We wouldn’t launch a nuclear attack on a non-nuclear state, as every non-nuclear state knows. So 190-odd states are not deterred by our nuclear weaponry. We don’t need it for them.
There are 8 confirmed nuclear powers, most are in NATO, the others are China, Russia, India and Pakistan.
As a member of NATO, we’re signatories to the policy of “an attack on one member is an attack on all”. So we don’t need nuclear weapons to deter: we just need friends with them. Anyway, we can rule out any chance of the UK nuking a NATO member, or vice versa.
So: big bad scary Russia, ooooooh. Well, Germany is closer to Russia than we are. It has recent history of Russian (proxy) invasion. And it has no nuclear weapons. So clearly, there’s no need for nukes as a deterrent to Russia: if there was a need, Germany would have them. It can certainly afford them more than we can!
Also remember that Georgia houses nuclear weapons… and they did nothing to deter Russia’s Crimean adventure. So they’re no deterrent, even if you have them. We can effectively rule out Russia as an atomic threat/target, because nukes don’t deter them anyway.
I’d be amazed to hear a cogent argument that China is threatening to unilaterally launch a nuclear strike on the UK. And if it did, we have the protection of all of NATO (which should be the screensaver in your brain during any thinking about Trident).
Frankly, if China really wanted to destroy the UK, it’s best weapon would be finance. It holds several trillion dollars in reserves, and could crush us on the bond markets with not a drop of blood spilled. It hasn’t done so because we’re not a threat and we’re not a rival: we’re a customer. You don’t kill your customers. Not even communists do that (as if China are communists).
In the same region, North Korea are, of course, holy batshit crazy; but if they went nuclear, China would destroy them. A crazy neighbour is fun until he turns violent. Regardless of the target, China would obliterate North Korea if NK attacked anybody. And for all their bluster, NK know it.
Granted, Pakistan is a worry, being home to a large part of the Taliban. But Pakistan’s key strategic enemy is India, the Taliban has been comprehensively out-moroned by ISIS; and there is a vanishingly small chance Pakistan would enter into a war with NATO by attacking one of its key aid donors (which we are), or home to about a million of its citizens (which we also are). We’re safe from Islamabad, unless you’re a Kipper, in which case THEY’RE COMING TO GET YOU, NIGEL!
Likewise India: would they really launch an attack on a country which has so many expats living in it (as we do)? Would they really decide to go to war with the UK, and, as a consequence, beat war with the whole of NATO?
Really? Why?! What possible reason?!
Which leaves the only people we would conceivably use nuclear weapons against as… our closest NATO allies.
Erm… I’m running out of reasons to keep a nuclear arsenal.
Maybe getting rid of them would be seen as political weakness… but Reagan and Gorbachev vastly reduced their arsenals, and are considered strong, effective leaders (ignoring their other failings).
There’s no path through the logic to a renewal of Trident. If you can find one, you skipped a logic-step and/or are being governed by your inadequate penis.
Maybe we should flip it on its head and ask politicians to explain the circumstances under which they’re prepared to go down in history as the man/woman who nuked a million civilians to death.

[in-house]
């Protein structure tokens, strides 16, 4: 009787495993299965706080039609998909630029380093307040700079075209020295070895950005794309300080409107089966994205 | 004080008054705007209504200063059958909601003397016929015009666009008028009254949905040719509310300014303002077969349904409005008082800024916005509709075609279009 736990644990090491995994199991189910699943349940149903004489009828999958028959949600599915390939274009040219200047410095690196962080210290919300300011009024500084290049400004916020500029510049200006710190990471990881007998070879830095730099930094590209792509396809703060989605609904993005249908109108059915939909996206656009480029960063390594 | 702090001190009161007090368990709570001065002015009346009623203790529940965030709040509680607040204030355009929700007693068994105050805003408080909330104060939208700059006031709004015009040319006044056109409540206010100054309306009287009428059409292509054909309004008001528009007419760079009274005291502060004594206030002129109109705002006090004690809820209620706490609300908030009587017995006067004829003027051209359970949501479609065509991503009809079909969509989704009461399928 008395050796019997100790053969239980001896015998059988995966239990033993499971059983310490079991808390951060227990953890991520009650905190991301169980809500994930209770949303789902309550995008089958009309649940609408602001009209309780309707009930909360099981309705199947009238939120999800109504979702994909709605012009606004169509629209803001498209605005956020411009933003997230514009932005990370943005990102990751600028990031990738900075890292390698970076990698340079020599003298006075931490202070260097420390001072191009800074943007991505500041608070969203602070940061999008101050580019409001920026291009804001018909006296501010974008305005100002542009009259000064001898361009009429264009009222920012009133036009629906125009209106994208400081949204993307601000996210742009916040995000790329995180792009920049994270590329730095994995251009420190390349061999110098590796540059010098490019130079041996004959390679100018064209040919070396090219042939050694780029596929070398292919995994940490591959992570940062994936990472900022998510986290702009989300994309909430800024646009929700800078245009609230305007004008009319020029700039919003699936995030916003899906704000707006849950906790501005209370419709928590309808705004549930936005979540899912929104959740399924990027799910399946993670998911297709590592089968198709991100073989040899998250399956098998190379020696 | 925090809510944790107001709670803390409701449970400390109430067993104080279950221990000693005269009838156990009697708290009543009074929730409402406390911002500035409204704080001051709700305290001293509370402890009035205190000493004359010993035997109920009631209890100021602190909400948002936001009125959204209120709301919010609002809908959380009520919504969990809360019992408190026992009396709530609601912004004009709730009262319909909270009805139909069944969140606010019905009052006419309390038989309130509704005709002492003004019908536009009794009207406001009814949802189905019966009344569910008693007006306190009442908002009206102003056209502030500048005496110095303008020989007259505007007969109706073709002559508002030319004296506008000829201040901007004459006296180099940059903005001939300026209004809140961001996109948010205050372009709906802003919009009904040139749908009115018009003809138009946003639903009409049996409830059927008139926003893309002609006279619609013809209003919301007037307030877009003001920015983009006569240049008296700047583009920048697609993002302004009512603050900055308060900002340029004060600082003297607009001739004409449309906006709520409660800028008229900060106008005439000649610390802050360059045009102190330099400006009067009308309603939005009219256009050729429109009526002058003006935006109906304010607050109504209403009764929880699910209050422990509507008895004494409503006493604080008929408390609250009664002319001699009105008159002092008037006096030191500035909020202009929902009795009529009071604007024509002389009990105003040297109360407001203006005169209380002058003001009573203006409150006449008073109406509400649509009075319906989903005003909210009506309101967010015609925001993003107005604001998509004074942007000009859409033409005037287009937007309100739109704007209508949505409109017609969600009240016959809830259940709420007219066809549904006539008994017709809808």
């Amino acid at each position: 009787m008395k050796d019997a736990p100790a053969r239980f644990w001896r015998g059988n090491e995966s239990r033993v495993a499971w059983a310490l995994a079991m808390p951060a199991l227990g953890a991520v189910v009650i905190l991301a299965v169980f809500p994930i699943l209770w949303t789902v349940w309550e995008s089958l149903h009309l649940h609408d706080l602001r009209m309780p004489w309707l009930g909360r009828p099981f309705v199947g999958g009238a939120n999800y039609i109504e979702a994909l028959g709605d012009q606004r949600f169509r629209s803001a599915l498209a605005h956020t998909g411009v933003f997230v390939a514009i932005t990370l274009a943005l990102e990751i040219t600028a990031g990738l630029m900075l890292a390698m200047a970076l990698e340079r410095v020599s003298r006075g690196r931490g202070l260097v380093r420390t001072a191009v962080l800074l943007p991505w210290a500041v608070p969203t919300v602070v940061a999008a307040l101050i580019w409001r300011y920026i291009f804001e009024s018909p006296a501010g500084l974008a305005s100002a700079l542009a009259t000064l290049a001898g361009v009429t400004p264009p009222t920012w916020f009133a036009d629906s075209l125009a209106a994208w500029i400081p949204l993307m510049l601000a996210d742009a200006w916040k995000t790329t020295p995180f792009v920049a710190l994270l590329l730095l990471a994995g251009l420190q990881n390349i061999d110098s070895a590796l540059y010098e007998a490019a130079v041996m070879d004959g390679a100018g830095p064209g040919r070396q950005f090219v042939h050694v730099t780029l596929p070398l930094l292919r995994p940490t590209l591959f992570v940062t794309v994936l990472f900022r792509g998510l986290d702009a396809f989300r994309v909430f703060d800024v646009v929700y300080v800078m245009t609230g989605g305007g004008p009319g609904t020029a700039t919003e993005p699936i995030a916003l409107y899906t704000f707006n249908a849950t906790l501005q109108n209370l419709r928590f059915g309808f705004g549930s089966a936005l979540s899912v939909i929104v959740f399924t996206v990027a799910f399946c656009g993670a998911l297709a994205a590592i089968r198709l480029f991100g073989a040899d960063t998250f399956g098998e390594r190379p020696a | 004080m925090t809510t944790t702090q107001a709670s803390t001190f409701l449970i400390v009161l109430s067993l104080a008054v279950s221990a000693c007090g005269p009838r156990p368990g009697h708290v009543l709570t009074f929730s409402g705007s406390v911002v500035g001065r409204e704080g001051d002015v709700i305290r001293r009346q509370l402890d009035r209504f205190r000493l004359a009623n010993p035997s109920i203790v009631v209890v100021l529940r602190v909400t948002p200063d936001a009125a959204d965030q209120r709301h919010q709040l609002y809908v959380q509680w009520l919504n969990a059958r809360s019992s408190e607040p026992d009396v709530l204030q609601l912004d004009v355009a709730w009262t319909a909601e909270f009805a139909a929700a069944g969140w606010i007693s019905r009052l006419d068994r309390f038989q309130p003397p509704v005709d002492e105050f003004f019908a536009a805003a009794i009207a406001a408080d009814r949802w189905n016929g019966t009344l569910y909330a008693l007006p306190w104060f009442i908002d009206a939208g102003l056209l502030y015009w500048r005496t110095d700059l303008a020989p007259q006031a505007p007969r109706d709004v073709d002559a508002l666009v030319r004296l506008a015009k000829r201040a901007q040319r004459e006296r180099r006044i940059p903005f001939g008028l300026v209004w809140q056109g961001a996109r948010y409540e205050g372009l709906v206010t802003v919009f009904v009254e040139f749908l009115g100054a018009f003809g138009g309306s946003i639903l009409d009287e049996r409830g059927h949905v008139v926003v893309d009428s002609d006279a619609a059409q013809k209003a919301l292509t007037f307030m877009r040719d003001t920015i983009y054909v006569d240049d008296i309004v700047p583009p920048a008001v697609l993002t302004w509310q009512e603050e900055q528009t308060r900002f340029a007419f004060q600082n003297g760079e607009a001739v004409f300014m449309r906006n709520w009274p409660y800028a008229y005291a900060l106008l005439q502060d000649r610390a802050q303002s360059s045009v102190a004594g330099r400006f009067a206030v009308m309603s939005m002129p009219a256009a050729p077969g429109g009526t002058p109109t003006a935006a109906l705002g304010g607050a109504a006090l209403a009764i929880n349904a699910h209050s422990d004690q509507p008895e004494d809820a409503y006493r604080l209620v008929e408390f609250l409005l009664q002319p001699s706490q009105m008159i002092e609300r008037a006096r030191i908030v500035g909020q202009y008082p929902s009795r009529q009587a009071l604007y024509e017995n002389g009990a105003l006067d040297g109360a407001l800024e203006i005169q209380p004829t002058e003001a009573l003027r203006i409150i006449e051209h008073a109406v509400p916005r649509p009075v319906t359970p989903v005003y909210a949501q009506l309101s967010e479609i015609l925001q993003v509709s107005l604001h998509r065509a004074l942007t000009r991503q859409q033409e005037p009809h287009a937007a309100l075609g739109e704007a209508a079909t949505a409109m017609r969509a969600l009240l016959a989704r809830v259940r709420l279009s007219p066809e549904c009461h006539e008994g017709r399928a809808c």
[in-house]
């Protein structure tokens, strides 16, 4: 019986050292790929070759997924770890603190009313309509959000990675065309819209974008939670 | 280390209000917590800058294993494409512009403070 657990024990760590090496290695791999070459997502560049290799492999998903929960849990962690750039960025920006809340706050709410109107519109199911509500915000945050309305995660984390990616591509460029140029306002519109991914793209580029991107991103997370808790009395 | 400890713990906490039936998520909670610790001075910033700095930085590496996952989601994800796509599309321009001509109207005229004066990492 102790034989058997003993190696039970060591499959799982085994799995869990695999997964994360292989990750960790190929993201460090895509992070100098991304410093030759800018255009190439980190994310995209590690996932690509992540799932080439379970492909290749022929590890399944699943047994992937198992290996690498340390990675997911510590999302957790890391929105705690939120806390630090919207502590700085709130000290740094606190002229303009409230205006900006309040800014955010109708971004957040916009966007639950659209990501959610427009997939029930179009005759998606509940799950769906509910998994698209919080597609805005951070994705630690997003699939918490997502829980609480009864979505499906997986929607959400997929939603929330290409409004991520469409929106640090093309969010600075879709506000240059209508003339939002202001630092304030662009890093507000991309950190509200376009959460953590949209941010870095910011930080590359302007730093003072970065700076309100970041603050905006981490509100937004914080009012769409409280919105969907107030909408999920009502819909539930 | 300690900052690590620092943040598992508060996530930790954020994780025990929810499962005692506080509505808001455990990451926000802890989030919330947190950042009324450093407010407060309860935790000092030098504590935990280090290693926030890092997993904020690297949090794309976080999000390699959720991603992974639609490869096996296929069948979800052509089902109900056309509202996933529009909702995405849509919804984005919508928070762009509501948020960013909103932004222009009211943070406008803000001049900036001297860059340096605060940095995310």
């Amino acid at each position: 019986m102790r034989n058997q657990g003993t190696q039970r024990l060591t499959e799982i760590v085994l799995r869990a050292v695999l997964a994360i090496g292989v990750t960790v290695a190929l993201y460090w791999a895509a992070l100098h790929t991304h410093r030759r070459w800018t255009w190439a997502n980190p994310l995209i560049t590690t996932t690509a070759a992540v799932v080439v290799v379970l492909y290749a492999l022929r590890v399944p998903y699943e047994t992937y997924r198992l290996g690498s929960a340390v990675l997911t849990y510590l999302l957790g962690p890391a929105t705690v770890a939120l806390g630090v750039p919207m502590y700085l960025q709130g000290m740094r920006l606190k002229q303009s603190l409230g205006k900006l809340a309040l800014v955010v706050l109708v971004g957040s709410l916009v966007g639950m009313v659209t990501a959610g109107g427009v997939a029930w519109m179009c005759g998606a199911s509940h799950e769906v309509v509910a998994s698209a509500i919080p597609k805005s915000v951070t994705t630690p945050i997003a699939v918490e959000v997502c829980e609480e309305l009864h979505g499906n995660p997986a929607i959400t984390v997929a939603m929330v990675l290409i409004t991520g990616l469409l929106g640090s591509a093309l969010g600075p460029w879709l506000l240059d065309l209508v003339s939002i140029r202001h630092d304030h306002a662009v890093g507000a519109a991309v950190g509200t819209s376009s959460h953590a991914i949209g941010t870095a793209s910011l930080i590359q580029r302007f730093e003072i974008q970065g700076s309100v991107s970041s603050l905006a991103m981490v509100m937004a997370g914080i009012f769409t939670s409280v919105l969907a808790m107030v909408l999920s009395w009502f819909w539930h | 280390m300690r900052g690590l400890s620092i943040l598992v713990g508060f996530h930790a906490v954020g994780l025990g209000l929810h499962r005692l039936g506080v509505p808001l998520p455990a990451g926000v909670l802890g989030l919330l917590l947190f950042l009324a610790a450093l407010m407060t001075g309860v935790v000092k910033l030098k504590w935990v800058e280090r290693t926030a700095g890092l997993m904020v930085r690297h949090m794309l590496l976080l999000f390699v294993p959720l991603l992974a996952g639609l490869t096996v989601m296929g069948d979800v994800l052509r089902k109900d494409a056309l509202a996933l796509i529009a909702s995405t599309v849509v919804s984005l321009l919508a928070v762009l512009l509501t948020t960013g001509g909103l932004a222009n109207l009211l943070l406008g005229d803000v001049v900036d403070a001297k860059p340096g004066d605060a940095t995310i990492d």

I’ve yet to hear that discussed.
There’s the argument that we can’t predict the future, so should have them just in case. But it took the Manhattan Project 3 years to design, build and deploy the bomb over Hiroshima, including isolating the uranium and – lest we forget – inventing all the technology. All of it. It would take us 1/10th the time today, because we have the knowhow, and if we forget it, you can find it on the Internet.
So is it likely a nuclear state would go from peaceful trading partner to “we will bury you” in the 3-4 months it would take us to nuke-up in a crisis? If it starts heading that way, we’d have plenty of time to cobble together something atomic that we can drop out of a biplane.
And that assumes no NATO partners offer to help us if we got in a pickle. They would.
Look: we cannot uninvent nuclear weapons. But we don’t all need to have them either… we simply need a couple of counteracting large powers who deter each other, and have agreements with twats like the UK (who keep in invading places). And we have those agreements with big tough friends. Lots of them.
If your argument is “think of all the jobs it creates”, I say: why, this is wondrous news! – neocons have bought into the argument that not every penny spent must produce a profit or a functioning outcome. Things can be for the common good!
But if you’re going to spend £100 billion just to protect some jobs, maybe there are things that cost a lot of money and we do need.
Housing might be one. Think of a £100 billion budget for new homes.
Or, to retain the engineering jobs, why not a push for renewables? Wind turbines. Wave power. Battery technology.
And if you’re into batteries, why not a car industry? Unlike Trident, cars are something we can deliver to other countries without becoming war criminals. £100 billion would be a great way to kickstart an electric car industry to rival Tesla, help to fix climate change, and contribute to our balance of payments.
But, yeah, if you insist, we can spend £100 billion on a potential mass-murder toy that we’ll never use, and can’t figure out how to safely store or degrade. It’d play so well in the Daily bloody Mail. And that’s what really matters, yeah?